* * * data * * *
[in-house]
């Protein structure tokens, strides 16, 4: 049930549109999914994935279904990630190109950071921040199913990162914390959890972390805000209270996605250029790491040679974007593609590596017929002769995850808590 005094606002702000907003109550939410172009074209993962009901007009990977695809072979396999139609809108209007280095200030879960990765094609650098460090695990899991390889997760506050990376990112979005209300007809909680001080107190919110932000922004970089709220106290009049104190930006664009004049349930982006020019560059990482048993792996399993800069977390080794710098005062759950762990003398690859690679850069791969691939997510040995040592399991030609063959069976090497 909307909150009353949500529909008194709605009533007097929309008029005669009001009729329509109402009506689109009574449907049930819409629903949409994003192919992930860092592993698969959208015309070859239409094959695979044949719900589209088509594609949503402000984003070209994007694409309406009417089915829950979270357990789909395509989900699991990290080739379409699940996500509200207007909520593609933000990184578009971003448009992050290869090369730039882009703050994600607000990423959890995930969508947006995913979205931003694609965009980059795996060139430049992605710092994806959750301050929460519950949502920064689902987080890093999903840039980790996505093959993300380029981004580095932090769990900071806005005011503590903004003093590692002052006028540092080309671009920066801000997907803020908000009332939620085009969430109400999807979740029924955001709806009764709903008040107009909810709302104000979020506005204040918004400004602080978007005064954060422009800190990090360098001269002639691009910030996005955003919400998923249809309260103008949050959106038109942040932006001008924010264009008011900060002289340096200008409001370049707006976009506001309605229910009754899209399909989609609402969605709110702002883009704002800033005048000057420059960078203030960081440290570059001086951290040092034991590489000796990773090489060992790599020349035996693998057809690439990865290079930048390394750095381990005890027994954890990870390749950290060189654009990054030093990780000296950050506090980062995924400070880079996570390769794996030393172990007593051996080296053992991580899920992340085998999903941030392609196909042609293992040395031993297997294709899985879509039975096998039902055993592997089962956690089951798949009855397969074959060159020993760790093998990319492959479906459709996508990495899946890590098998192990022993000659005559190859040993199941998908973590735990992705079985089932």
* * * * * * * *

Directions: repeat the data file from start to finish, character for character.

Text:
[in-house]
């Protein structure tokens, strides 16, 4: 049930549109999914994935279904990630190109950071921040199913990162914390959890972390805000209270996605250029790491040679974007593609590596017929002769995850808590 005094606002702000907003109550939410172009074209993962009901007009990977695809072979396999139609809108209007280095200030879960990765094609650098460090695990899991390889997760506050990376990112979005209300007809909680001080107190919110932000922004970089709220106290009049104190930006664009004049349930982006020019560059990482048993792996399993800069977390080794710098005062759950762990003398690859690679850069791969691939997510040995040592399991030609063959069976090497 909307909150009353949500529909008194709605009533007097929309008029005669009001009729329509109402009506689109009574449907049930819409629903949409994003192919992930860092592993698969959208015309070859239409094959695979044949719900589209088509594609949503402000984003070209994007694409309406009417089915829950979270357990789909395509989900699991990290080739379409699940996500509200207007909520593609933000990184578009971003448009992050290869090369730039882009703050994600607000990423959890995930969508947006995913979205931003694609965009980059795996060139430049992605710092994806959750301050929460519950949502920064689902987080890093999903840039980790996505093959993300380029981004580095932090769990900071806005005011503590903004003093590692002052006028540092080309671009920066801000997907803020908000009332939620085009969430109400999807979740029924955001709806009764709903008040107009909810709302104000979020506005204040918004400004602080978007005064954060422009800190990090360098001269002639691009910030996005955003919400998923249809309260103008949050959106038109942040932006001008924010264009008011900060002289340096200008409001370049707006976009506001309605229910009754899209399909989609609402969605709110702002883009704002800033005048000057420059960078203030960081440290570059001086951290040092034991590489000796990773090489060992790599020349035996693998057809690439990865290079930048390394750095381990005890027994954890990870390749950290060189654009990054030093990780000296950050506090980062995924400070880079996570390769794996030393172990007593051996080296053992991580899920992340085998999903941030392609196909042609293992040395031993297997294709899985879509039975096998039902055993592997089962956690089951798949009855397969074959060159020993760790093998990319492959479906459709996508990495899946890590098998192990022993000659005559190859040993199941998908973590735990992705079985089932």